Design PID controllers for desired time domain or frequency domain response

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  • 1. ISA TRANSACTIONS® ISA Transactions 41 ͑2002͒ 511–520 Design PID controllers for desired time-domain or frequency-domain response Weidong Zhang,* Yugeng Xi, Genke Yang, Xiaoming Xu Department of Automation, Shanghai Jiaotong University, Shanghai 200030, PRC ͑Received 10 July 2001; accepted 8 February 2002͒Abstract Practical requirements on the design of control systems, especially process control systems, are usually specified interms of time-domain response, such as overshoot and rise time, or frequency-domain response, such as resonance peakand stability margin. Although numerous methods have been developed for the design of the proportional-integral-derivative ͑PID͒ controller, little work has been done in relation to the quantitative time-domain and frequency-domainresponses. In this paper, we study the following problem: Given a nominal stable process with time delay, we designa suboptimal PID controller to achieve the required time-domain response or frequency-domain response for thenominal system or the uncertain system. An H ϱ PID controller is developed based on optimal control theory and theparameters are derived analytically. Its properties are investigated and compared with that of two developed suboptimalcontrollers: an H 2 PID controller and a Maclaurin PID controller. It is shown that all three controllers can provide thequantitative time-domain and frequency-domain responses. © 2002 ISA—The Instrumentation, Systems, and Auto-mation Society.Keywords: Linear system; Time delay; PID controller; Optimal control; Time-domain response1. Introduction the focus of the study is on the optimal or subop- timal design of PID controllers. ͓7͔ and ͓8͔ pre- Most industrial processes are controlled by ´ sented a PID controller by Pade approximation inproportional-integral-derivative ͑PID͒ controllers. the framework of internal model control ͑IMC͒. InThe popularity of PID controllers can be attributed fact, the controller is an H 2 suboptimal controller.partly to their robust performance in a wide range ͓9͔ provided a PID controller by approximating anof operating conditions and partly to their func- IMC controller with a Maclaurin series. ͓10͔ pro-tional simplicity, which allows process engineers vided a suboptimal PID controller for integrator/to operate them in a simple and straightforward time delay processes. The superiority of thesemanner. To implement such a controller, three pa- methods is that the controller is derived analyti-rameters must be determined for the given pro- cally. The control system can be designed andcesses, and many papers have been devoted to this tuned by formulas and thus the design and tradeoffproblem. For example, see ͓1– 6͔. Early study on are significantly simplified.the design and tuning of a PID controller is mainly Although numerous methods have been devel-based on classical control theory. In recent years, oped, little work has been done in relation to the quantitative time-domain and frequency-domain *Corresponding author. Tel: ϩ86.21.62933329; responses. As we know, practical requirements onfax: ϩ86.21.62826946. E-mail address: the design of control systems, especially on pro-wdzhang@mail.sjtu.edu.cn cess control systems, are usually specified in terms0019-0578/2002/$ - see front matter © 2002 ISA—The Instrumentation, Systems, and Automation Society.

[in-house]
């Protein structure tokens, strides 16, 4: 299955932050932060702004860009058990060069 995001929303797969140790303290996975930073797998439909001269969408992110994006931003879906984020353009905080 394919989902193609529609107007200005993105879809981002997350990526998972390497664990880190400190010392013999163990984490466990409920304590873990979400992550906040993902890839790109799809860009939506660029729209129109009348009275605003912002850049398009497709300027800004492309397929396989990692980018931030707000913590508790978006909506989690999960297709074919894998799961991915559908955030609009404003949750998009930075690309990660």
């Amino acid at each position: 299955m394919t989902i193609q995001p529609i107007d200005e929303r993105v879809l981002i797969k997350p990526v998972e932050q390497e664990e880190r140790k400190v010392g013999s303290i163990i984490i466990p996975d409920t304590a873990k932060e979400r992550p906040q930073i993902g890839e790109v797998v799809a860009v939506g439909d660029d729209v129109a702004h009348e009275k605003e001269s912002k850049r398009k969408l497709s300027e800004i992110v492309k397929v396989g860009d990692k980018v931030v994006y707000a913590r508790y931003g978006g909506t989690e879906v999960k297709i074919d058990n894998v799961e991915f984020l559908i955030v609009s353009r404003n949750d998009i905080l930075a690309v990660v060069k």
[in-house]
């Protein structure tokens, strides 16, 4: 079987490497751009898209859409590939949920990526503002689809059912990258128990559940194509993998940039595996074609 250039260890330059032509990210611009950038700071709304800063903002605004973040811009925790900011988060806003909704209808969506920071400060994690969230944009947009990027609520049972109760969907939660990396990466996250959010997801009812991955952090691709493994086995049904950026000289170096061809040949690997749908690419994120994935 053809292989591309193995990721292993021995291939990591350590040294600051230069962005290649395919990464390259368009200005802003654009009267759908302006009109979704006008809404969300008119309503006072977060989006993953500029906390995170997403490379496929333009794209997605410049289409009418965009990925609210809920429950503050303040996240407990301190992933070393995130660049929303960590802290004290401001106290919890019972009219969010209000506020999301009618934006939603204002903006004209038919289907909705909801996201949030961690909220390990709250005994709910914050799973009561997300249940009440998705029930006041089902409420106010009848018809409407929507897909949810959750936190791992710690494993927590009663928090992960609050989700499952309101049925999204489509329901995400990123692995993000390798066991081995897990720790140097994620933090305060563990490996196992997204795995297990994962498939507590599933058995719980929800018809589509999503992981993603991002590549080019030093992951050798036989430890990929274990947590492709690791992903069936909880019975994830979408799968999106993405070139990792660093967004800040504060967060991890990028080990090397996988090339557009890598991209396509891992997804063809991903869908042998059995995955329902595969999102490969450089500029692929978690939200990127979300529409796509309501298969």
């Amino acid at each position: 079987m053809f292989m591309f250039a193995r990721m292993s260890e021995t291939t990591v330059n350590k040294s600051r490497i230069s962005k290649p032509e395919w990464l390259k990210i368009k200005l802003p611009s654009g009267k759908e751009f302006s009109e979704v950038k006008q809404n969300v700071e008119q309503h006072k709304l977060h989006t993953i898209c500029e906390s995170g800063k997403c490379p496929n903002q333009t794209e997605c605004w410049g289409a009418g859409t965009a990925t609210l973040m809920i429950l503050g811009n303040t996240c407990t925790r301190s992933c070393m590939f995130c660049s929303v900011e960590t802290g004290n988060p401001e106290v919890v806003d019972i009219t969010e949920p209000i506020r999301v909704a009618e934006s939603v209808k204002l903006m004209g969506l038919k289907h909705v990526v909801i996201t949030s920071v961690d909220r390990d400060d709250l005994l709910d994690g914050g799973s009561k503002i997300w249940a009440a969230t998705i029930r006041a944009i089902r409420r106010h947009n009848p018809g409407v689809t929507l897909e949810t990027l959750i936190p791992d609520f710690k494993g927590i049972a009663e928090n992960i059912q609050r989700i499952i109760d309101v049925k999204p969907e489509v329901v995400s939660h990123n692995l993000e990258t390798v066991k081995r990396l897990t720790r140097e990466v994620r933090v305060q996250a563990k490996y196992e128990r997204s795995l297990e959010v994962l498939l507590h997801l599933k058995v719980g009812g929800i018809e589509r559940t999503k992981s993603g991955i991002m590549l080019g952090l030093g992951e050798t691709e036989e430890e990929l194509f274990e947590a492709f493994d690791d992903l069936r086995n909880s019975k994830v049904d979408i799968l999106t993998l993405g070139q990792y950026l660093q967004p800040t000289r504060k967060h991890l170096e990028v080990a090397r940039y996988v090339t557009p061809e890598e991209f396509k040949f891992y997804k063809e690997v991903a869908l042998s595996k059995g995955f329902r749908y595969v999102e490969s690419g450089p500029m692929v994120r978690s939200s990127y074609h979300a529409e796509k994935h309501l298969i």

• 2. 512 Weidong Zhang et al. / ISA Transactions 41 (2002) 511–520 Fig. 1. Unity feedback control loop. Fig. 2. IMC structure.of time-domain response, such as overshoot andrise time, or frequency-domain response, such asresonance peak and stability margin. It can be sim- C͑ s ͒ply formulated as follows: Given a nominal plant Q͑ s ͒ϭ 1ϩG ͑ s ͒ C ͑ s ͒and desired time-domain response or frequency-domain response, we design a PID controller to and we havemeet these indexes. In this paper, an H ϱ PID con-troller is first presented based on optimal control Q͑ s ͒ C͑ s ͒ϭ . ͑2͒theory. The properties of the controller are then 1ϪG ͑ s ͒ Q ͑ s ͒investigated and compared with an H 2 PID con-troller and a Maclaurin PID controller. It is shown In the nominal case, the unity feedback loop canthat these three controllers can provide quantita- be equivalent to the well-known IMC structure de-tive time-domain response and frequency-domain picted in Fig. 2. The sensitivity transfer functionresponse. The work is of significance in that it can of the closed-loop system can be written asestablish a relationship between the classical de- 1sign requirement and that of optimal design meth- S͑ s ͒ϭ ϭ1ϪG ͑ s ͒ Q ͑ s ͒ ͑3͒ 1ϩG ͑ s ͒ C ͑ s ͒ods, and provide insight into control system de-sign. and the complementary sensitivity transfer func- The paper is organized as follows. In Section 2 tion asthe suboptimal H ϱ PID controller is derived ana-lytically. The H 2 PID controller and Maclaurin G͑ s ͒C͑ s ͒ T͑ s ͒ϭ ϭG ͑ s ͒ Q ͑ s ͒ . ͑4͒PID controller are briefly introduced. The perfor- 1ϩG ͑ s ͒ C ͑ s ͒mance degree is defined and the quantitative time- T ( s ) is just the closed-loop transfer function.domain response and frequency-domain response It is well known that any model obtained byare discussed in Section 3. Finally, the paper is using experimental procedures involves uncer-concluded in Section 4 with a brief discussion of tainty in its parameters. For the low-order modelsthe results. used in many practical applications, the uncer- tainty is expressed in a parametric fashion. The2. Controller design parameters of the simplified model used to ap- proximate a usually high-order dynamics are Consider the unity feedback control system known to lie in an interval. The mean value of ˜ each parameter is chosen to represent its nominalshown in Fig. 1, where G ( s ) denotes the plant and value, often used to obtain nominal plant and con-C ( s ) denotes the controller. In the context of pro- troller parameters ͓8,9͔. For example, the plant is ˜cess control, the process G ( s ) is usually describedby the following model ͑or the nominal plant͒ ˜ ˜ K e Ϫ␪sG(s): G͑ s ͒ϭ ˜ ͑5͒ ␶ ˜ sϩ1 Ke Ϫ ␪ s G͑ s ͒ϭ , ͑1͒ with ␶ sϩ1 K ෈ ͓ K Ϫ ,K ϩ ͔ , ˜ ˜ ෈ ͓ ␪ Ϫ, ␪ ϩ͔ , ␪ ˜ ෈ ͓ ␶ Ϫ, ␶ ϩ͔ . ␶where K is the gain, ␶ is the time constant, and ␪ isthe time delay. We define the transfer function The midrange plant is chosen as the model: